when a high-risk student is in the building, they can advise safety
officers that there’s a suspect or student in the building that’s worrisome,
watch over them throughout the day, initiate active shooter
protocol, and get law enforcement officers or first responders on the
scene and inside the building much faster.
Keys for More Intelligent and Proactive Security Systems
When considering modernizing physical security systems, campus
administrators should look for comprehensive safety solutions that
detect early warning signs, assess and manage threats, and offer communication
and coordination for faster response times within the
school walls and with outside authorities to mitigate threats, while
keeping parents informed of student safety.
The following capabilities should be considered when modernizing
a physical security system:
Integration platform to make sense of it all. Go beyond a centralized
monitoring interface and move to true integration. Modern
physical security systems should have the capabilities or interoperability
built in to integrate with outside technologies and data input
sources including gunshot detection alerts, access control, facial recognition,
license plate recognition, mobile devices, object detection,
mass notification, real-time location, video management and other
outside data inputs and sources.
A.I. assistance. Automatically detects "persons of interest" along different
pathways to violence, which triggers user-defined system
responses. Modern systems should no longer rely solely on active monitoring
to detect evolving threats or initiate emergency procedures.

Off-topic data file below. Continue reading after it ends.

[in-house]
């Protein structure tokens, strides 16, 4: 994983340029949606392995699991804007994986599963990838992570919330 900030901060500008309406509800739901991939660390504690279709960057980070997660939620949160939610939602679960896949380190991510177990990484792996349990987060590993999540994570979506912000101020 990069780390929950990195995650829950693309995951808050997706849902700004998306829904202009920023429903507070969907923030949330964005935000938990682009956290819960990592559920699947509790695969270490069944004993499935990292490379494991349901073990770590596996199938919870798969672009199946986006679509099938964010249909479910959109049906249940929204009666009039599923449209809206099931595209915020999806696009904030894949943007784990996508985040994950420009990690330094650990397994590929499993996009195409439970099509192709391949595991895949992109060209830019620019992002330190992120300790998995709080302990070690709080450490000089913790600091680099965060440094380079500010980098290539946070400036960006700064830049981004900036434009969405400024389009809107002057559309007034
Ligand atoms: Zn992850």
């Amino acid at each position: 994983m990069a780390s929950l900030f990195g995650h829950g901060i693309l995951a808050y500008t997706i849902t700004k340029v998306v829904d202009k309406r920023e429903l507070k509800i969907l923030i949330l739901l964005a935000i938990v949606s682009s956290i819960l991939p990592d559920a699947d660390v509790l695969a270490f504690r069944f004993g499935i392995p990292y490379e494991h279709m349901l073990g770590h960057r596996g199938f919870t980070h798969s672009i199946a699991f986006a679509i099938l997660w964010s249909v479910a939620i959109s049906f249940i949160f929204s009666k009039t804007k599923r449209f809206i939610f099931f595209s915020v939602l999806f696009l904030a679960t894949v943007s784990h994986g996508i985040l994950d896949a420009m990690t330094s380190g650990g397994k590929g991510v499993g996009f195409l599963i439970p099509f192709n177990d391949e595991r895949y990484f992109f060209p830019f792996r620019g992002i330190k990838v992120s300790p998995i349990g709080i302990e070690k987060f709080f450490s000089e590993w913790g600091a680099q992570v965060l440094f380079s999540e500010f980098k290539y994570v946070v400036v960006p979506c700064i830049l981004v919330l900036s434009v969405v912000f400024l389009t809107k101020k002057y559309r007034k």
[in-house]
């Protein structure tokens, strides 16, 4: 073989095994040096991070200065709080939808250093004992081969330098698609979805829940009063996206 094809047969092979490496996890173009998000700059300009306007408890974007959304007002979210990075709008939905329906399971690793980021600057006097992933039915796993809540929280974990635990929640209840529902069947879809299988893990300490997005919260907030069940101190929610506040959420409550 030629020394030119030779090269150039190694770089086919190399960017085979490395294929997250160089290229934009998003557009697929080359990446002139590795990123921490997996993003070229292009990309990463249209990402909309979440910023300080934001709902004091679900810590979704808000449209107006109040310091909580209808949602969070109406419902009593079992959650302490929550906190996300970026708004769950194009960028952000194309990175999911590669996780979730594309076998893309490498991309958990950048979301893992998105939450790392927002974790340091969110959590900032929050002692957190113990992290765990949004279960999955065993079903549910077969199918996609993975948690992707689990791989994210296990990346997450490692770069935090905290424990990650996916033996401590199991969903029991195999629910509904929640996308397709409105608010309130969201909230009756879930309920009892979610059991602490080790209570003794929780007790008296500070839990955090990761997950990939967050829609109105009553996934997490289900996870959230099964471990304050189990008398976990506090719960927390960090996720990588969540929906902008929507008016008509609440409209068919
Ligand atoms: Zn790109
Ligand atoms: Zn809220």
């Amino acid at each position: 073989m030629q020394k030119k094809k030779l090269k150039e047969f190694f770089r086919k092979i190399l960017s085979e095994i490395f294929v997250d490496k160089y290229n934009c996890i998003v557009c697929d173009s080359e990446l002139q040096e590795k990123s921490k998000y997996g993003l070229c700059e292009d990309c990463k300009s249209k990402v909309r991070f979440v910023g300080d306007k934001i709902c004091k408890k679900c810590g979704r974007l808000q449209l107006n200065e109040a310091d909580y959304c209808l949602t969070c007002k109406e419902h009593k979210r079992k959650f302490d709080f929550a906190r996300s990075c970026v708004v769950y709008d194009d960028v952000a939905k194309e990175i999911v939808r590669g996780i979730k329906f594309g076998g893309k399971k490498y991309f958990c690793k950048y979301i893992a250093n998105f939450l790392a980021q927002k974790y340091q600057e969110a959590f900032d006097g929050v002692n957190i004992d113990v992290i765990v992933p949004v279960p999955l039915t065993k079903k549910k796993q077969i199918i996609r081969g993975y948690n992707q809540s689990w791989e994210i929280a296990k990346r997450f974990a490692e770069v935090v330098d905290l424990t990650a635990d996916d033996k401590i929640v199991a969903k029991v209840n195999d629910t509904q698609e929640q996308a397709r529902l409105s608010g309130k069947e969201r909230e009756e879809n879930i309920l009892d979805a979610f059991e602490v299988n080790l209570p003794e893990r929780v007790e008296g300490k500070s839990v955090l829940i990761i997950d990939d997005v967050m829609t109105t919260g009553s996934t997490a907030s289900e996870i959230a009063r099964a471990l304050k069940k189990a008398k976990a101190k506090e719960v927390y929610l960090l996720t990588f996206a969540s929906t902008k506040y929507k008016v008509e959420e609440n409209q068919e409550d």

Sharable mobile operations. Create and share a common operating
picture with local law enforcement, simplifying coordination and
increasing visibility when it matters most. Users can manage dynamic
situations on the move in real-time.
Mobile upstander alerts. The “See Something, Say Something”
app empowers staff to centrally manage suspicions, as well as initiate
emergency response from mobile devices. These technologies transform
staff from bystanders into upstanders, so nothing slips between
Mobile muster notifications. This capability helps ensure student
safety. Once a staff member initiates an active shooter alert, push
notifications arrive on each student’s mobile device prompting a simple
“Safe/Not Safe” response. Each student response pushes their GPS
coordinates to operators and parents, ensuring quicker response,
while providing peace of mind.
A Painless Path to a More Prepared, Safe Campus
Implementing and integrating A.I. into physical security systems
does not require starting over or complete ‘"rip and replace" overhauls.
In many cases, A.I. and next-gen access control systems can
augment existing security and access control systems, and be configured
according to school district risks, privacy concerns and needs.
School violence has too frequently been in the headlines. Fortunately,
legislation and technology are coming together in new ways to
give schools the funding and tools they need to proactively fight back,
arming everyone, with as much as possible, to improve the life safety
of our students, children and teachers.
This article originally appeared in the May/June 2019 issue of Campus Security Today.